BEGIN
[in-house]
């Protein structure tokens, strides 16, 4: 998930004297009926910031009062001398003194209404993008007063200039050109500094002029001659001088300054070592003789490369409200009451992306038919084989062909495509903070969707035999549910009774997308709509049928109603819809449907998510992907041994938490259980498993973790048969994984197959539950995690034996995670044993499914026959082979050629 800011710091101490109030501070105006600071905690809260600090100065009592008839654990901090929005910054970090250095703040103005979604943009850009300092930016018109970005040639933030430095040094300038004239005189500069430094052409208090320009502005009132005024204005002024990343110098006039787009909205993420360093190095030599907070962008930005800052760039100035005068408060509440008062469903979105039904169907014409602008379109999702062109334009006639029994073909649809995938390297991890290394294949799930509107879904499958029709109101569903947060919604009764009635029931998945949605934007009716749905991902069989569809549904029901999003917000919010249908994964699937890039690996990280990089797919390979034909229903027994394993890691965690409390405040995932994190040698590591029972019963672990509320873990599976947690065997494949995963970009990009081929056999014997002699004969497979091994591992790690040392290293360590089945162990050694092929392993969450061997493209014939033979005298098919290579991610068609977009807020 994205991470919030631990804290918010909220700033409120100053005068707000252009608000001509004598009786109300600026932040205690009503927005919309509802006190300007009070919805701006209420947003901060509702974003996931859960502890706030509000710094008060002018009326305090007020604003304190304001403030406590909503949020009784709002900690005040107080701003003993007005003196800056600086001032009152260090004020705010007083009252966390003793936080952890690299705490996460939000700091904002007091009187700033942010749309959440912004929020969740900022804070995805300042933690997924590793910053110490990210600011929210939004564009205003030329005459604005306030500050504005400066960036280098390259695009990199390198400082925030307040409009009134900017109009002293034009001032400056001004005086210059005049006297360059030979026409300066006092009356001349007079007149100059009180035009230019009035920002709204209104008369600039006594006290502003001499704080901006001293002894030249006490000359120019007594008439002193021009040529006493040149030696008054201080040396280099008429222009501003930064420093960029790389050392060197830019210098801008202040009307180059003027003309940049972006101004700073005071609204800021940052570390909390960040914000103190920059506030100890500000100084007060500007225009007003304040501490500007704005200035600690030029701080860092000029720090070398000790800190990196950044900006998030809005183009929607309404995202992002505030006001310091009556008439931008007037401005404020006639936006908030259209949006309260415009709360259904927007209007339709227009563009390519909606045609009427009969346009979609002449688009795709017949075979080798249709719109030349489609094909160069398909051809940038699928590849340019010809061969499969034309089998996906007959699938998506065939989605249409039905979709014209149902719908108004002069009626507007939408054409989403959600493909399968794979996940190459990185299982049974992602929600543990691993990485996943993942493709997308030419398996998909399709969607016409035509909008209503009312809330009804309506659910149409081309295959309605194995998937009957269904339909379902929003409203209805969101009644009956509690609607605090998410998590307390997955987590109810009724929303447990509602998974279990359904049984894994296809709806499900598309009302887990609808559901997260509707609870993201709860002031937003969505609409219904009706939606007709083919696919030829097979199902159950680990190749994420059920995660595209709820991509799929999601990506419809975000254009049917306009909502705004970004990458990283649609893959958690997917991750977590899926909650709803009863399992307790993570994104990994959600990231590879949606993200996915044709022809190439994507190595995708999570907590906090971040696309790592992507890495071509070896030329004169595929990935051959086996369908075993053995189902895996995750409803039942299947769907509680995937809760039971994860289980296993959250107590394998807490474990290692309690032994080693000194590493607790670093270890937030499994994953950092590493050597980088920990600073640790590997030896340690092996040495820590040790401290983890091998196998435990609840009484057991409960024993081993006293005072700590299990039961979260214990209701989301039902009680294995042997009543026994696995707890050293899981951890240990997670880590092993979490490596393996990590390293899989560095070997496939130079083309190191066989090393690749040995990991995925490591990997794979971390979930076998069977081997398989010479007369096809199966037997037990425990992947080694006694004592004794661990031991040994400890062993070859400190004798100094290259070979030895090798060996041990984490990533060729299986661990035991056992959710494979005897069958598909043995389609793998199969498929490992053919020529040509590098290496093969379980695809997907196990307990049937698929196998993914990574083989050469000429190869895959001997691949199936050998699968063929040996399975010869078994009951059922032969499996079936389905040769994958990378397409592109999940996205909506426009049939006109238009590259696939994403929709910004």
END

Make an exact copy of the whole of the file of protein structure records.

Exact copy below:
[in-house]
């Protein structure tokens, strides 16, 4: 998930004297009926910031009062001398003194209404993008007063200039050109500094002029001659001088300054070592003789490369409200009451992306038919084989062909495509903070969707035999549910009774997308709509049928109603819809449907998510992907041994938490259980498993973790048969994984197959539950995690034996995670044993499914026959082979050629 800011710091101490109030501070105006600071905690809260600090100065009592008839654990901090929005910054970090250095703040103005979604943009850009300092930016018109970005040639933030430095040094300038004239005189500069430094052409208090320009502005009132005024204005002024990343110098006039787009909205993420360093190095030599907070962008930005800052760039100035005068408060509440008062469903979105039904169907014409602008379109999702062109334009006639029994073909649809995938390297991890290394294949799930509107879904499958029709109101569903947060919604009764009635029931998945949605934007009716749905991902069989569809549904029901999003917000919010249908994964699937890039690996990280990089797919390979034909229903027994394993890691965690409390405040995932994190040698590591029972019963672990509320873990599976947690065997494949995963970009990009081929056999014997002699004969497979091994591992790690040392290293360590089945162990050694092929392993969450061997493209014939033979005298098919290579991610068609977009807020 994205991470919030631990804290918010909220700033409120100053005068707000252009608000001509004598009786109300600026932040205690009503927005919309509802006190300007009070919805701006209420947003901060509702974003996931859960502890706030509000710094008060002018009326305090007020604003304190304001403030406590909503949020009784709002900690005040107080701003003993007005003196800056600086001032009152260090004020705010007083009252966390003793936080952890690299705490996460939000700091904002007091009187700033942010749309959440912004929020969740900022804070995805300042933690997924590793910053110490990210600011929210939004564009205003030329005459604005306030500050504005400066960036280098390259695009990199390198400082925030307040409009009134900017109009002293034009001032400056001004005086210059005049006297360059030979026409300066006092009356001349007079007149100059009180035009230019009035920002709204209104008369600039006594006290502003001499704080901006001293002894030249006490000359120019007594008439002193021009040529006493040149030696008054201080040396280099008429222009501003930064420093960029790389050392060197830019210098801008202040009307180059003027003309940049972006101004700073005071609204800021940052570390909390960040914000103190920059506030100890500000100084007060500007225009007003304040501490500007704005200035600690030029701080860092000029720090070398000790800190990196950044900006998030809005183009929607309404995202992002505030006001310091009556008439931008007037401005404020006639936006908030259209949006309260415009709360259904927007209007339709227009563009390519909606045609009427009969346009979609002449688009795709017949075979080798249709719109030349489609094909160069398909051809940038699928590849340019010809061969499969034309089998996906007959699938998506065939989605249409039905979709014209149902719908108004002069009626507007939408054409989403959600493909399968794979996940190459990185299982049974992602929600543990691993990485996943993942493709997308030419398996998909399709969607016409035509909008209503009312809330009804309506659910149409081309295959309605194995998937009957269904339909379902929003409203209805969101009644009956509690609607605090998410998590307390997955987590109810009724929303447990509602998974279990359904049984894994296809709806499900598309009302887990609808559901997260509707609870993201709860002031937003969505609409219904009706939606007709083919696919030829097979199902159950680990190749994420059920995660595209709820991509799929999601990506419809975000254009049917306009909502705004970004990458990283649609893959958690997917991750977590899926909650709803009863399992307790993570994104990994959600990231590879949606993200996915044709022809190439994507190595995708999570907590906090971040696309790592992507890495071509070896030329004169595929990935051959086996369908075993053995189902895996995750409803039942299947769907509680995937809760039971994860289980296993959250107590394998807490474990290692309690032994080693000194590493607790670093270890937030499994994953950092590493050597980088920990600073640790590997030896340690092996040495820590040790401290983890091998196998435990609840009484057991409960024993081993006293005072700590299990039961979260214990209701989301039902009680294995042997009543026994696995707890050293899981951890240990997670880590092993979490490596393996990590390293899989560095070997496939130079083309190191066989090393690749040995990991995925490591990997794979971390979930076998069977081997398989010479007369096809199966037997037990425990992947080694006694004592004794661990031991040994400890062993070859400190004798100094290259070979030895090798060996041990984490990533060729299986661990035991056992959710494979005897069958598909043995389609793998199969498929490992053919020529040509590098290496093969379980695809997907196990307990049937698929196998993914990574083989050469000429190869895959001997691949199936050998699968063929040996399975010869078994009951059922032969499996079936389905040769994958990378397409592109999940996205909506426009049939006109238009590259696939994403929709910004």